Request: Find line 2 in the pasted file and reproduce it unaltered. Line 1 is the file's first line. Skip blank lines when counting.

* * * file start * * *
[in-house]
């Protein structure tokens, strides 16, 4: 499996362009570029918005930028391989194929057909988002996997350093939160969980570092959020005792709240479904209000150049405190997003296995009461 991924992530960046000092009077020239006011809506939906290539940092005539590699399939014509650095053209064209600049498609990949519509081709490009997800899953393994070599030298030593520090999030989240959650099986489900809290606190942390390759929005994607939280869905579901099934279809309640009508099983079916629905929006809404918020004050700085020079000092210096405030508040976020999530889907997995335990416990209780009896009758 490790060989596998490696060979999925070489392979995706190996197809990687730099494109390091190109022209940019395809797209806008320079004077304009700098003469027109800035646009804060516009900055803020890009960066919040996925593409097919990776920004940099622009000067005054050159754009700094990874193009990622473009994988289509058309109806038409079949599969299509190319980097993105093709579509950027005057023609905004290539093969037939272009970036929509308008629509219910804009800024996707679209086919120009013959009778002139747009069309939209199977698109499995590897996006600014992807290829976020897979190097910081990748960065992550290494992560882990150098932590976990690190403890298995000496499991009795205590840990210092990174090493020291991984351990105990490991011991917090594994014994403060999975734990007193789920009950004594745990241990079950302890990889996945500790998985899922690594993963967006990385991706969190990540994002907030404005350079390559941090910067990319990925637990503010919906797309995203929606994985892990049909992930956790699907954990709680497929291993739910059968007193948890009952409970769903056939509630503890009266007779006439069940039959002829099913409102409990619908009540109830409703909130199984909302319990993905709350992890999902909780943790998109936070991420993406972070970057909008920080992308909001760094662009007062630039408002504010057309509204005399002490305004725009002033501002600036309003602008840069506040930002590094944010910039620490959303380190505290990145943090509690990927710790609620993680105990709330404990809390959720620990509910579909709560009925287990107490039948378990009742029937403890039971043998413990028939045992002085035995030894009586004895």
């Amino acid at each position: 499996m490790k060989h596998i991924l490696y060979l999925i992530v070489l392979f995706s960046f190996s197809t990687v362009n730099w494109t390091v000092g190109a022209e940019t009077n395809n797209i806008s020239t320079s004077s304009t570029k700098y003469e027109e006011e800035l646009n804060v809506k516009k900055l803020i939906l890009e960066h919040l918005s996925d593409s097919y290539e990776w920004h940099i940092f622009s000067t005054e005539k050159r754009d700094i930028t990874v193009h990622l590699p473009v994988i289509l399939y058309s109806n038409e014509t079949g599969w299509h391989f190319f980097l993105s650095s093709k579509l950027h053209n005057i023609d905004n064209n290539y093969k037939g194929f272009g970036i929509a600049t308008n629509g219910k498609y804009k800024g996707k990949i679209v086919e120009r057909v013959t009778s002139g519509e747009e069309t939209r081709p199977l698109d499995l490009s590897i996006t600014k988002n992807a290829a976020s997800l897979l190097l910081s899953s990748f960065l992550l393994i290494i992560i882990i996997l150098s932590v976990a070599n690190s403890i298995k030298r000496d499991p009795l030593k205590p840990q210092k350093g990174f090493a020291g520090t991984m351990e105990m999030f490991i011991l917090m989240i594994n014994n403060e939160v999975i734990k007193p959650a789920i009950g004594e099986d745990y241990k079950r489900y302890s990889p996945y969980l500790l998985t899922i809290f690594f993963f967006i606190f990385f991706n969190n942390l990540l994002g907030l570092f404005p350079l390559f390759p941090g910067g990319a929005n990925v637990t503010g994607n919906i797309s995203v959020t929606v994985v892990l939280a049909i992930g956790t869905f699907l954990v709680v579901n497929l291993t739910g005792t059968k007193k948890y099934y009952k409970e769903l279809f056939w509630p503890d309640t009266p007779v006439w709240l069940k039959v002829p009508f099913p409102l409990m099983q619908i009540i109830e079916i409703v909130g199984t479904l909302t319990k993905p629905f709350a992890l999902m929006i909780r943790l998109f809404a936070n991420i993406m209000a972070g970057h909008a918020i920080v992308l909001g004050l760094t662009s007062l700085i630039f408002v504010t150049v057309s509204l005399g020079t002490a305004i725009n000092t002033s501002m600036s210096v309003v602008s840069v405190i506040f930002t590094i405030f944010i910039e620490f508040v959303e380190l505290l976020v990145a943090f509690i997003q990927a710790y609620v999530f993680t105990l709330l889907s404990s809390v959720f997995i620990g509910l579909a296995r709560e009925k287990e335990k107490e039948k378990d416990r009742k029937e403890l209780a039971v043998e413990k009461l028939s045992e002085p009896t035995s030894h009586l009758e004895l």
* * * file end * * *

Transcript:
């Protein structure tokens, strides 16, 4: 499996362009570029918005930028391989194929057909988002996997350093939160969980570092959020005792709240479904209000150049405190997003296995009461 991924992530960046000092009077020239006011809506939906290539940092005539590699399939014509650095053209064209600049498609990949519509081709490009997800899953393994070599030298030593520090999030989240959650099986489900809290606190942390390759929005994607939280869905579901099934279809309640009508099983079916629905929006809404918020004050700085020079000092210096405030508040976020999530889907997995335990416990209780009896009758 490790060989596998490696060979999925070489392979995706190996197809990687730099494109390091190109022209940019395809797209806008320079004077304009700098003469027109800035646009804060516009900055803020890009960066919040996925593409097919990776920004940099622009000067005054050159754009700094990874193009990622473009994988289509058309109806038409079949599969299509190319980097993105093709579509950027005057023609905004290539093969037939272009970036929509308008629509219910804009800024996707679209086919120009013959009778002139747009069309939209199977698109499995590897996006600014992807290829976020897979190097910081990748960065992550290494992560882990150098932590976990690190403890298995000496499991009795205590840990210092990174090493020291991984351990105990490991011991917090594994014994403060999975734990007193789920009950004594745990241990079950302890990889996945500790998985899922690594993963967006990385991706969190990540994002907030404005350079390559941090910067990319990925637990503010919906797309995203929606994985892990049909992930956790699907954990709680497929291993739910059968007193948890009952409970769903056939509630503890009266007779006439069940039959002829099913409102409990619908009540109830409703909130199984909302319990993905709350992890999902909780943790998109936070991420993406972070970057909008920080992308909001760094662009007062630039408002504010057309509204005399002490305004725009002033501002600036309003602008840069506040930002590094944010910039620490959303380190505290990145943090509690990927710790609620993680105990709330404990809390959720620990509910579909709560009925287990107490039948378990009742029937403890039971043998413990028939045992002085035995030894009586004895």